“I look at it two different ways,” Howell said. “I like the cent half number because it’s a little more significant number, but reality is our needs are about four times that, if we really need done but that’s not realistic. The other side of it is what can we get the city to support. That’s what worries me. Can we even get them to support a penny, I’m not sure. I hope we can. I think if we went to them and said we want a three percent tax to support a bond issue to do a more significant amount of work, we probably can’t get it passed. So, I think the cent and a half is a pretty aggressive target for us to get passed in the city right now. That’s more of a personal opinion than a fact, I guess. I think most people are tax averse until you prove to them what you’re going to do with it.”

Howell added that making improvements in the city may possibly help the city grow, which will also increase sales tax revenues.

Spivey said he will begin working on putting costs to projects and how much is need, what it would cost and where the priority areas are. By unanimous vote, the council approve to move forward with working with Spivey.

In other business, the city opened bids for the repair of the Perry’s Motel Pump Station. Four bids were received. The lowest was $88, 563.61 from J & R Contractors Inc. of Palestine. The highest bid was $138, 500 from B & B Utility Contractors Inc. of Marion. McGee said this will be the only pump station that has yet to be repaired in the city. By unanimous vote, the Council accepted the lowest bid of $88, 563.61 from J & R Contractors Inc.

McGee also informed the Council that he had received a contract concerning the construction of the new senior citizens center. McGee said he did not feel comfortable signing the contract without their consent as he has received no further information on the building.With a unanimous verbal agreement, the mayor agreed not to move forward with the contract, for now.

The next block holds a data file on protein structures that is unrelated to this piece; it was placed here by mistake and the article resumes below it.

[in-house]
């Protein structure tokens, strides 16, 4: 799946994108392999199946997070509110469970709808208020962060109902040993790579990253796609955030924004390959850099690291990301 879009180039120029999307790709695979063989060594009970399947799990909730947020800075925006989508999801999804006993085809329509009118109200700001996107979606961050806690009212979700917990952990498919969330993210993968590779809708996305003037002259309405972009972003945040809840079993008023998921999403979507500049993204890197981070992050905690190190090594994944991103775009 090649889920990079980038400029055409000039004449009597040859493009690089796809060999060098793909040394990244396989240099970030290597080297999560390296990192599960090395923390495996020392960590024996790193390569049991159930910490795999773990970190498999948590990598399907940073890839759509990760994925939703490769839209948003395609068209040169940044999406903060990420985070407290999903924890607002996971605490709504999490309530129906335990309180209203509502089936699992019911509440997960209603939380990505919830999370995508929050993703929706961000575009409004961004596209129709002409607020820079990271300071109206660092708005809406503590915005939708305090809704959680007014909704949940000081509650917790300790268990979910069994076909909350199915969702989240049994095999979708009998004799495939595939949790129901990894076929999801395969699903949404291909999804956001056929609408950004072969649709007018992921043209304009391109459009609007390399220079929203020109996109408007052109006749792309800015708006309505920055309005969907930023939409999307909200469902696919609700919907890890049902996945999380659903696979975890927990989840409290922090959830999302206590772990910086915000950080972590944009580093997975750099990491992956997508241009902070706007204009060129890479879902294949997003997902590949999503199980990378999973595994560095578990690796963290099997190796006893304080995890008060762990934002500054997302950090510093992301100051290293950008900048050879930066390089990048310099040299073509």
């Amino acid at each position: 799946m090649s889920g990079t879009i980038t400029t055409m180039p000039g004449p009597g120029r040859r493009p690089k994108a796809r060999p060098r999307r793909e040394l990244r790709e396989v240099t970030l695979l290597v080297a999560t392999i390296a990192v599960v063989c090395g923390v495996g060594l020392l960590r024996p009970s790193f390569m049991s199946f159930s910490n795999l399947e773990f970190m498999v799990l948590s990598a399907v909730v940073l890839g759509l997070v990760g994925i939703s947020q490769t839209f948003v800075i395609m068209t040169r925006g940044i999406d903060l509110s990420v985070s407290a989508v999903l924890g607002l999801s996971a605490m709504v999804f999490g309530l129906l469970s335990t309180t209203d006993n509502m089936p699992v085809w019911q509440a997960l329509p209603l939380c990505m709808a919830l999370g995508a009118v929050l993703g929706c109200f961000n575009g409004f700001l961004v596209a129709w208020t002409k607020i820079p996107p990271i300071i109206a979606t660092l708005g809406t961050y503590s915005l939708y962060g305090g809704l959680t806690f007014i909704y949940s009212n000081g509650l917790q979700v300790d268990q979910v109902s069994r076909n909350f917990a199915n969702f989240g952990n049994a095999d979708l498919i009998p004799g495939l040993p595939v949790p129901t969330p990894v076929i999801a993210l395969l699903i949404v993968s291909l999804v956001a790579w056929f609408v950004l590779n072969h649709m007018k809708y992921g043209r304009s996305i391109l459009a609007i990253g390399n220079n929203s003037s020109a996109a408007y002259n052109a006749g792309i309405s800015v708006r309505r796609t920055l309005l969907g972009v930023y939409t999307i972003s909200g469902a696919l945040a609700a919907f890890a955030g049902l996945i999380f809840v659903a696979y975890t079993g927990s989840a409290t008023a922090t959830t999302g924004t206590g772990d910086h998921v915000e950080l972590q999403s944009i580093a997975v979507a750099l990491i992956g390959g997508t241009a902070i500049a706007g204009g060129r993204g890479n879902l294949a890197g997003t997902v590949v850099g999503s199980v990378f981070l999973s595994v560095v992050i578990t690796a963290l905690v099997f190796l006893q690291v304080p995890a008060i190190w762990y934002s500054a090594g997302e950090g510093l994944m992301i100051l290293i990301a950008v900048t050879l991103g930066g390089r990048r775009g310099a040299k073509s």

Aldermen Janie Derning and Efrem Jones were absent from the meeting.

Also during the meeting, the Council unanimously approved to:

-Adopt ordinance 724, a unified development code by reference; ordinance 725, waving bidding for repairs and cleaning to the sewer system by L & R Sewer up to $40,000

-Accept the 2016 water audit

- Retain all watch list properties and properties being considered for condemnation until the next meeting

- Move forward with tearing down the property at 509 Reynolds and place the property at 319 Reynolds on the condemnation list

-Use $194,090 from the water department fund to pay the difference for street asphalting, with funds to be reimbursed to the water department fund the street fund in January 2018.

- Spend $1,401.68 for tractor repairs; $5,346.45 on oil for the mosquito department; $11, 059.50 on mosquito spraying equipment; $3,495 to have the fire department page out tower relocated to the courthouse and re-installed on the water tower once the tower painting is completed; $2,503.23 for annual servicing to the new fire truck; up to $11, 268 for water well equipment at the ballpark and up to $38,000 for water well repairs

- Purchase a new console for community center equipment for $1,149.74

The next regular scheduled Council meeting will be at 6 p.m. Aug. 14 at City Hall.